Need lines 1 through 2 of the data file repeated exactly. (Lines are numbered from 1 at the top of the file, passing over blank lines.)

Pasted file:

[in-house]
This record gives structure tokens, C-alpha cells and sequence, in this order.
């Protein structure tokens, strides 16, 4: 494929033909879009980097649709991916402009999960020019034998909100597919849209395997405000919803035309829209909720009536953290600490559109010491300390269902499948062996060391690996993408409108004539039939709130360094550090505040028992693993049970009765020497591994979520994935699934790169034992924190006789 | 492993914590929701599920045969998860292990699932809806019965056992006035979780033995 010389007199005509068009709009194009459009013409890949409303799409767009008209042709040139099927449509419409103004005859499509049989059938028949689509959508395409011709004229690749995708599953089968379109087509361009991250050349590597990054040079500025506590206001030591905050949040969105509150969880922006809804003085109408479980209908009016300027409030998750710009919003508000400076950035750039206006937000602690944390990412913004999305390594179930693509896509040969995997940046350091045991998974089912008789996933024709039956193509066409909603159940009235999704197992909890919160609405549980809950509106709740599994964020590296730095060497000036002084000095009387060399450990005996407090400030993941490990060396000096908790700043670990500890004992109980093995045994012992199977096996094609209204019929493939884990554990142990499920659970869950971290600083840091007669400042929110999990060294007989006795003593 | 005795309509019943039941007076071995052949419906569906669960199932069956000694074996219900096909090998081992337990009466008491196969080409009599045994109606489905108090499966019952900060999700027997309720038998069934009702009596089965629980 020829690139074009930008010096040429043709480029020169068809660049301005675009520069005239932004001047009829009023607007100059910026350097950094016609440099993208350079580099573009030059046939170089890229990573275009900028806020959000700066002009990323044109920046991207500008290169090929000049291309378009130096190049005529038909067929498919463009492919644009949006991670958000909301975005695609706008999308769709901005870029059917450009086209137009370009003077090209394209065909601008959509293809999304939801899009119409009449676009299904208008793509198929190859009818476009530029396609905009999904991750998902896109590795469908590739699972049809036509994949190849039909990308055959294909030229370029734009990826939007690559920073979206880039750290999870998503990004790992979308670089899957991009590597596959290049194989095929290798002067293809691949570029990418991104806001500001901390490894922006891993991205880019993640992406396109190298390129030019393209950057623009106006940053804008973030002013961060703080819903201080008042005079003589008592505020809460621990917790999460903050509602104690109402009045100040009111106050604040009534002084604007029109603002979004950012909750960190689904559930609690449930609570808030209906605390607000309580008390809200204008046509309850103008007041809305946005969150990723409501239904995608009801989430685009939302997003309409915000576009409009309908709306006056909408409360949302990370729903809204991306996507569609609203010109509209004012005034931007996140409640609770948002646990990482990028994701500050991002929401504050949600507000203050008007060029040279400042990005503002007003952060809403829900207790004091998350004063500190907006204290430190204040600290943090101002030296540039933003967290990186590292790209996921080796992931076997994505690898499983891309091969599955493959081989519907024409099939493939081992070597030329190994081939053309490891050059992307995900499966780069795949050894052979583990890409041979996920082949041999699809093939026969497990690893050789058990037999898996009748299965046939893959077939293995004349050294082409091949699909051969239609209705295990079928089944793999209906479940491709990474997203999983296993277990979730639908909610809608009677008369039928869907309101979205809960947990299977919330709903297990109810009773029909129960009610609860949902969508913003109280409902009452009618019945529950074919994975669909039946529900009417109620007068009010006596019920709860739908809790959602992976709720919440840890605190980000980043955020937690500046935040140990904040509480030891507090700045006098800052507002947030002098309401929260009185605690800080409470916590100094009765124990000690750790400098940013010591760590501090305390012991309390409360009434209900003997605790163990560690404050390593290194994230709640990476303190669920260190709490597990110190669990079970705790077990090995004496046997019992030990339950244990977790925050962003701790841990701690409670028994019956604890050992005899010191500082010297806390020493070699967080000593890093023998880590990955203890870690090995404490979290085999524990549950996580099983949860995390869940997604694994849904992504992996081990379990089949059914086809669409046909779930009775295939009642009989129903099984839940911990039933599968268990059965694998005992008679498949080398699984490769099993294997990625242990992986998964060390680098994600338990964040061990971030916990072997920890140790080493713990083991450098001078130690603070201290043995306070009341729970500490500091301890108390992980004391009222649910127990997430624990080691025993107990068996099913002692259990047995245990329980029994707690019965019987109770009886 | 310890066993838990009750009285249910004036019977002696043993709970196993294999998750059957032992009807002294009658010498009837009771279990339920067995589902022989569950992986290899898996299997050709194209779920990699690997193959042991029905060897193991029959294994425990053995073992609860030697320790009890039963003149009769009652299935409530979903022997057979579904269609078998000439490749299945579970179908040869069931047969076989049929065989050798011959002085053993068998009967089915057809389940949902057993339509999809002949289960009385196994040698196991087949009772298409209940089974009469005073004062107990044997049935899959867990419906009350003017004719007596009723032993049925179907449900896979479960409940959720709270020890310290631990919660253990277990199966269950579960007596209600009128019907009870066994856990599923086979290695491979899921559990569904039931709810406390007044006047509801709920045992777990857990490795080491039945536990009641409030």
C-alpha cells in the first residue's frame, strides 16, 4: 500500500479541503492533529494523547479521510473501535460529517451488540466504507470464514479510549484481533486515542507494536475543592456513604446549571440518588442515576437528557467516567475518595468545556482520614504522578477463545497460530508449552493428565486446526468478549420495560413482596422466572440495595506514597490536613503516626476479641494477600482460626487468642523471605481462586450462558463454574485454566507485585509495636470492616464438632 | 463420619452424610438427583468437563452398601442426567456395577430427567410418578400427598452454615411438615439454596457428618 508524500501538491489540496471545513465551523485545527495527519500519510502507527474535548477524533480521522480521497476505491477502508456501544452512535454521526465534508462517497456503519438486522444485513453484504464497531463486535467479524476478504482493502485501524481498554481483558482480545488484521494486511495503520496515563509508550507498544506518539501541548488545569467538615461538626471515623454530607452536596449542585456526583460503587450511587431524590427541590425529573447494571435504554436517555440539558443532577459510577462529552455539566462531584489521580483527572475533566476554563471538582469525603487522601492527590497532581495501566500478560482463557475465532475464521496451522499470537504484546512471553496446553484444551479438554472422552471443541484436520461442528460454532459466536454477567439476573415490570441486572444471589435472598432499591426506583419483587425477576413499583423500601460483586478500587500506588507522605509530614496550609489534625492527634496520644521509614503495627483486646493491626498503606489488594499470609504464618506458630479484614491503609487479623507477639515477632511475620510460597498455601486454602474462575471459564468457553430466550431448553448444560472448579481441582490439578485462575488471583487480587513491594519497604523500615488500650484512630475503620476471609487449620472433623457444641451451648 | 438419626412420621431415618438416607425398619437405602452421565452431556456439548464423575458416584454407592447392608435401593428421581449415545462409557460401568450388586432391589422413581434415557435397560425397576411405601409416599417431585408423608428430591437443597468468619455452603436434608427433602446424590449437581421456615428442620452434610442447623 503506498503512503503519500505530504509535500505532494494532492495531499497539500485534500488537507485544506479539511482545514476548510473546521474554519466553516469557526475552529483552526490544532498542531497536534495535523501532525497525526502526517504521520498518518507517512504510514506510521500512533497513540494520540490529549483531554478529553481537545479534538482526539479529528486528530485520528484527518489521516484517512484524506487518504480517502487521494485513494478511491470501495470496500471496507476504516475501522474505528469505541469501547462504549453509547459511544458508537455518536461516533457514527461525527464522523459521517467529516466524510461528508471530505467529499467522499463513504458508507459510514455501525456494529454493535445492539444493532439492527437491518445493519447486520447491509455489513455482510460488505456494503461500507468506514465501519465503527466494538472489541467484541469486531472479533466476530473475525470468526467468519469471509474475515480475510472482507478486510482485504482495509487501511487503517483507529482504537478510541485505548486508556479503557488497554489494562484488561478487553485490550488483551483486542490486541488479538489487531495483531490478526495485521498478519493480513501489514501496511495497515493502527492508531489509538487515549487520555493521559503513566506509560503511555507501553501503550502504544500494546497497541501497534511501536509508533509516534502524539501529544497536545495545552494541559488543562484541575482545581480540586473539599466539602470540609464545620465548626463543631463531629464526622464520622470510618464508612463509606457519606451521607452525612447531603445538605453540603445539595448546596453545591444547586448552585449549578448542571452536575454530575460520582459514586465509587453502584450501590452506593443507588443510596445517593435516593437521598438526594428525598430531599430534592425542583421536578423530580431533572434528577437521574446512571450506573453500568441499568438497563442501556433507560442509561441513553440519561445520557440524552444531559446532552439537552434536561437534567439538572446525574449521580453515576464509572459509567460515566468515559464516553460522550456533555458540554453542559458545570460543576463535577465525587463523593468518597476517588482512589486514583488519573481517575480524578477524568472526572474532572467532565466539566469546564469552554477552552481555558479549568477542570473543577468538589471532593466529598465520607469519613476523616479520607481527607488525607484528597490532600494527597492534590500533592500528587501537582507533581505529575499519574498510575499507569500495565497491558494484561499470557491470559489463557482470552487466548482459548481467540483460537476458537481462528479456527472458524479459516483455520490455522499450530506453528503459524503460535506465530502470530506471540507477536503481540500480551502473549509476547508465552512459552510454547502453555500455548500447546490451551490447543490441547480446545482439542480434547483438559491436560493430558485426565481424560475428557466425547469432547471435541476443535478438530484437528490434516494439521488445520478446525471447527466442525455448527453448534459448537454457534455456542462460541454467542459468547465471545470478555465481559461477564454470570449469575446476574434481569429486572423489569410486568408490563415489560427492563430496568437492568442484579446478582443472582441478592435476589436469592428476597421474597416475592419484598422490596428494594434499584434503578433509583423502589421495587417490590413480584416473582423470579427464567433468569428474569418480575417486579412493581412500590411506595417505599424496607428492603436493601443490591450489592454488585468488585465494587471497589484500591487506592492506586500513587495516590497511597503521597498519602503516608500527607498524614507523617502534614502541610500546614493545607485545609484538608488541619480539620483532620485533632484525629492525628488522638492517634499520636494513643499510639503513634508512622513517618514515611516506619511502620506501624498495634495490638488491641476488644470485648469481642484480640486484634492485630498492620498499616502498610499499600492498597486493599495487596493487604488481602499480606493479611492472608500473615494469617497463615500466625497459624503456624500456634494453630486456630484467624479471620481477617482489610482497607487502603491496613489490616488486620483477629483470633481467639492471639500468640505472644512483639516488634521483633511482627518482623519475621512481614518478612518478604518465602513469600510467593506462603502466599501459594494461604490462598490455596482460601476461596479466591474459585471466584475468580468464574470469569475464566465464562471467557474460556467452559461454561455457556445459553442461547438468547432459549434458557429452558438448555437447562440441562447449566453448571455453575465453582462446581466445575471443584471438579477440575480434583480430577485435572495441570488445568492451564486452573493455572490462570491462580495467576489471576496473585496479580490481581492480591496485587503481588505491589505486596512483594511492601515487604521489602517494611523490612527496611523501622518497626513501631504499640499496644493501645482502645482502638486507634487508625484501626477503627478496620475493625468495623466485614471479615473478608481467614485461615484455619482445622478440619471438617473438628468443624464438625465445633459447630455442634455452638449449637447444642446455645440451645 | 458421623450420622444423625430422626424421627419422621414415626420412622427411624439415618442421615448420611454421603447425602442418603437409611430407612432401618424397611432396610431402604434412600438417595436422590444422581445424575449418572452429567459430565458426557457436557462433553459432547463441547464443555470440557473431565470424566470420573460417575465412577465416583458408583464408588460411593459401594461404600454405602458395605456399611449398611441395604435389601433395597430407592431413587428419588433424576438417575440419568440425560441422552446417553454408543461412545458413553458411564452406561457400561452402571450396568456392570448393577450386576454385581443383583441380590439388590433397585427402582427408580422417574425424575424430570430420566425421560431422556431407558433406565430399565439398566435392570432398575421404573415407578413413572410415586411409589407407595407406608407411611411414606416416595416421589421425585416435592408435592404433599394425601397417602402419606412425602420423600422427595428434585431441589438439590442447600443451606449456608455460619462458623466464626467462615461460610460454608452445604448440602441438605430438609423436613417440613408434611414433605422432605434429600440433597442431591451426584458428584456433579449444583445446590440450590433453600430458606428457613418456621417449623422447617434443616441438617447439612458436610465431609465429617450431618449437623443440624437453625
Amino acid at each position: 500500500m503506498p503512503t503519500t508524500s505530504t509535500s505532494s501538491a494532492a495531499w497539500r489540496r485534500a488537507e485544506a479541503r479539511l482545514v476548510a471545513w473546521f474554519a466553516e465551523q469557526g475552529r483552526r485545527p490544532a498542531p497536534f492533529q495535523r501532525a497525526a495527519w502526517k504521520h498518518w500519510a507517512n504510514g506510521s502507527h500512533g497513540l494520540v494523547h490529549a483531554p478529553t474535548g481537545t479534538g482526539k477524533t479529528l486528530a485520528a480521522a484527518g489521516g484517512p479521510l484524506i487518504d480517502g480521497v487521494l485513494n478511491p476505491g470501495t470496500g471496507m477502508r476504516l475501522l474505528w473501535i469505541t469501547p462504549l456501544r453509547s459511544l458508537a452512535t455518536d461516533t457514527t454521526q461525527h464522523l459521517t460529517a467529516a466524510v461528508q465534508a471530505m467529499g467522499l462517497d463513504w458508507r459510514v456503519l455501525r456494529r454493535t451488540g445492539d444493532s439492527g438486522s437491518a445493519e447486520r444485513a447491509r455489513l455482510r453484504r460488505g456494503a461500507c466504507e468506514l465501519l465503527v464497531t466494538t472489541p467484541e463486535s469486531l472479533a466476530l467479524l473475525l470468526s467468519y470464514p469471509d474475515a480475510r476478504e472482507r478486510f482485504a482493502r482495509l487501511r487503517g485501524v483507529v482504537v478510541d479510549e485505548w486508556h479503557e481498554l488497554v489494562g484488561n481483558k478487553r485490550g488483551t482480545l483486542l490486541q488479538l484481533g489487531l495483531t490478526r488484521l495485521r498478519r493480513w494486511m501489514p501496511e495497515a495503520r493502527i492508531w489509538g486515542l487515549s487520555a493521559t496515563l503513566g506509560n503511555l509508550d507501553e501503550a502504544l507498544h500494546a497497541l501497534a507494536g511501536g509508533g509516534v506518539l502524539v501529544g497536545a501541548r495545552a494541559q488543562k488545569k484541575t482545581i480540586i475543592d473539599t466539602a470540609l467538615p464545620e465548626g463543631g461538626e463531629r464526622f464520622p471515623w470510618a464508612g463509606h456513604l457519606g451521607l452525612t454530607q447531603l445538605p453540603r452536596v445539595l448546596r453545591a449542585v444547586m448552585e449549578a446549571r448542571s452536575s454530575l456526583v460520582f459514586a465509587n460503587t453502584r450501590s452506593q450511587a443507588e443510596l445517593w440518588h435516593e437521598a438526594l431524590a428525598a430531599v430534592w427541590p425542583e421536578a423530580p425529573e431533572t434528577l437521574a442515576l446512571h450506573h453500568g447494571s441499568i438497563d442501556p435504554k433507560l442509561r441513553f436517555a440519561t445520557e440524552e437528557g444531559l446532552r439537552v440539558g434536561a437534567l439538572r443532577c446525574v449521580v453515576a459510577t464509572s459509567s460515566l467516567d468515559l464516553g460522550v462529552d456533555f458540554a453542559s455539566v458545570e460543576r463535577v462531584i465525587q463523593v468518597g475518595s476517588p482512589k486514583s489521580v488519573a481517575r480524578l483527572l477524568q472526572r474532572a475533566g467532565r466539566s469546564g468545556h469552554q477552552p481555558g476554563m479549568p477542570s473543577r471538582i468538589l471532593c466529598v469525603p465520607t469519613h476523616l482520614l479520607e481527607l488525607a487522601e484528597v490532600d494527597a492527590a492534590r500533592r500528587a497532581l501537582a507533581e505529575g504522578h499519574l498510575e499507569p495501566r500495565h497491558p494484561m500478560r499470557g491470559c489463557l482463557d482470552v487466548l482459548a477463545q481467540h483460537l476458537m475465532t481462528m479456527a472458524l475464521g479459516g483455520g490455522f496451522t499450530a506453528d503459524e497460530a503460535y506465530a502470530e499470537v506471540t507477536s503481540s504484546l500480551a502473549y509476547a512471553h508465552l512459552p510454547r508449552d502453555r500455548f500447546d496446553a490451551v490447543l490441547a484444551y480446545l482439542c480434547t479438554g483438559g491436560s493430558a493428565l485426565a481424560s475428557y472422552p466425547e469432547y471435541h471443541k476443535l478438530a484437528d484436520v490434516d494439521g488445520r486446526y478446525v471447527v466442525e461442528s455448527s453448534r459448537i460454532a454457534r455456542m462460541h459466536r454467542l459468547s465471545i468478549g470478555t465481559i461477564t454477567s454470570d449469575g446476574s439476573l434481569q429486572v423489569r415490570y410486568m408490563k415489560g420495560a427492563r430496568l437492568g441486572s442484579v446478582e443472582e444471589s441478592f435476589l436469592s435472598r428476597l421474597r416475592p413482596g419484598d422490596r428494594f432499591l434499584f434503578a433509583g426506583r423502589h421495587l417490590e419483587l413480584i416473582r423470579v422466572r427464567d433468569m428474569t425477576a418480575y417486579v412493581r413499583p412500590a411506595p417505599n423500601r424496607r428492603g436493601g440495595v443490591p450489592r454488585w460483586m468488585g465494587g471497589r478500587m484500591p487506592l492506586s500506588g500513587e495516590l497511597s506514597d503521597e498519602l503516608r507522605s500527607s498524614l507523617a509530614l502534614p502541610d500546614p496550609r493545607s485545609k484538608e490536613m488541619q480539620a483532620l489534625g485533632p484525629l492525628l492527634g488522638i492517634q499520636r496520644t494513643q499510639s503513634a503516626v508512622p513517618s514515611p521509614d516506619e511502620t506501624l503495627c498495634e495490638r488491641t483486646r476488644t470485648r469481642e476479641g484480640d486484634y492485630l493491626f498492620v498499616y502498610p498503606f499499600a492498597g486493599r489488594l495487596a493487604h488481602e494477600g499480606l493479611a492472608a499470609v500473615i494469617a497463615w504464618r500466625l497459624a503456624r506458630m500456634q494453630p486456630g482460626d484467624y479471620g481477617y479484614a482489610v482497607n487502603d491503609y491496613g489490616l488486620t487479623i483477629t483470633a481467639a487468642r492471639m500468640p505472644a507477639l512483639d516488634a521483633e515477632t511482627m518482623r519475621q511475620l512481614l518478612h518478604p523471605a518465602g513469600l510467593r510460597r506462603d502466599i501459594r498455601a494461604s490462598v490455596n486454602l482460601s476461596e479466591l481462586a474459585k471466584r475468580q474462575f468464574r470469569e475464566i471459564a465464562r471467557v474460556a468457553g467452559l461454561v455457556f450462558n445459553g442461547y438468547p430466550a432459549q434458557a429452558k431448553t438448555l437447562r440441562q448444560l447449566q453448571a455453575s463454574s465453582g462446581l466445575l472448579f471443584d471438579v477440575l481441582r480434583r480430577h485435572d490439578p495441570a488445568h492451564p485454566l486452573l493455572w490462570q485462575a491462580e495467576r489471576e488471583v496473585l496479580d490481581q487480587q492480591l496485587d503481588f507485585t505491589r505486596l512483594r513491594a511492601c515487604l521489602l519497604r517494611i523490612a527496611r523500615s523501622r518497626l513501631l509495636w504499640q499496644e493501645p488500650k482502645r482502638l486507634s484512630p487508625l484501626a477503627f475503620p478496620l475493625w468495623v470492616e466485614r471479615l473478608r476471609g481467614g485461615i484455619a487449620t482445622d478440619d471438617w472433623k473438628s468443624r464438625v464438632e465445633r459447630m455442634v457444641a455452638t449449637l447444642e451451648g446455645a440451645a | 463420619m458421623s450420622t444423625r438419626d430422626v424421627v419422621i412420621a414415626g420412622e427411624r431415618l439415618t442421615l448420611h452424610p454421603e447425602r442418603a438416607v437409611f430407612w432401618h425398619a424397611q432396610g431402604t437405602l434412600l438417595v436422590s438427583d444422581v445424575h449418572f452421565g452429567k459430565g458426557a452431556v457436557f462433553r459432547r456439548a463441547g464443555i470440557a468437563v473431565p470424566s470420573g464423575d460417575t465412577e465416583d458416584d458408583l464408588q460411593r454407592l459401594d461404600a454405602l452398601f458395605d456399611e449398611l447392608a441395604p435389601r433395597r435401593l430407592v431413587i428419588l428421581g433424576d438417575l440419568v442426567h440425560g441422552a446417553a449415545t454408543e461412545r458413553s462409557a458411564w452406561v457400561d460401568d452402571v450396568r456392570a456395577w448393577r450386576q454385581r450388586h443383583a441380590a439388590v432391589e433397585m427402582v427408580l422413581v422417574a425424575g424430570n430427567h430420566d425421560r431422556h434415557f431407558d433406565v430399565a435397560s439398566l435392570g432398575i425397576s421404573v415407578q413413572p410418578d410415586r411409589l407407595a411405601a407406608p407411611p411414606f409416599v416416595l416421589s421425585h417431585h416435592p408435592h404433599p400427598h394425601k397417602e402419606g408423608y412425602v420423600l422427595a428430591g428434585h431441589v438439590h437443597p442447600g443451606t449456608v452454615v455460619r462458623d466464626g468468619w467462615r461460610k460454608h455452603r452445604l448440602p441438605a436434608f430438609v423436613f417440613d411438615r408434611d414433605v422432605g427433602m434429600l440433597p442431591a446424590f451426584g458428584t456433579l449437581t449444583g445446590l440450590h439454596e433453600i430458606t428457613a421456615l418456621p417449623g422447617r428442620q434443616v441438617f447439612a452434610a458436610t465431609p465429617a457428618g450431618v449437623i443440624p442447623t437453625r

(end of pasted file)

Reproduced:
[in-house]
This record gives structure tokens, C-alpha cells and sequence, in this order.